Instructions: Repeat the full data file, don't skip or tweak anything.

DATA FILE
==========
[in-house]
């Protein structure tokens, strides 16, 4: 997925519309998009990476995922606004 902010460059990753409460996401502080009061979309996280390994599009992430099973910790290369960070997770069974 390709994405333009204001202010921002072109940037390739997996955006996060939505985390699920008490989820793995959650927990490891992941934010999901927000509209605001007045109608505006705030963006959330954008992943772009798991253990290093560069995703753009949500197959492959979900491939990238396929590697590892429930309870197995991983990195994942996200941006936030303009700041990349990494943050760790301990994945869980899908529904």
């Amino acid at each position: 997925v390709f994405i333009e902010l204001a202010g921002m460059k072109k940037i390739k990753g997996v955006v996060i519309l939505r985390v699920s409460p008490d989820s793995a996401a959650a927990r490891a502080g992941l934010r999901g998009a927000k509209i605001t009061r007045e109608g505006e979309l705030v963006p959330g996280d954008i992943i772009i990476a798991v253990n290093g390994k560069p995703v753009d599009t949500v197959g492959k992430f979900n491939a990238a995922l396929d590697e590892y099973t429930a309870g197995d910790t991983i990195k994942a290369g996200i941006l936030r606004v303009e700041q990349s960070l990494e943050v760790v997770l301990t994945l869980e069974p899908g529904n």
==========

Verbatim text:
[in-house]
């Protein structure tokens, strides 16, 4: 997925519309998009990476995922606004 902010460059990753409460996401502080009061979309996280390994599009992430099973910790290369960070997770069974 390709994405333009204001202010921002072109940037390739997996955006996060939505985390699920008490989820793995959650927990490891992941934010999901927000509209605001007045109608505006705030963006959330954008992943772009798991253990290093560069995703753009949500197959492959979900491939990238396929590697590892429930309870197995991983990195994942996200941006936030303009700041990349990494943050760790301990994945869980899908529904």
């Amino acid at each position: 997925v390709f994405i333009e902010l204001a202010g921002m460059k072109k940037i390739k990753g997996v955006v996060i519309l939505r985390v699920s409460p008490d989820s793995a996401a959650a927990r490891a502080g992941l934010r999901g998009a927000k509209i605001t009061r007045e109608g505006e979309l705030v963006p959330g996280d954008i992943i772009i990476a798991v253990n290093g390994k560069p995703v753009d599009t949500v197959g492959k992430f979900n491939a990238a995922l396929d590697e590892y099973t429930a309870g197995d910790t991983i990195k994942a290369g996200i941006l936030r606004v303009e700041q990349s960070l990494e943050v760790v997770l301990t994945l869980e069974p899908g529904n």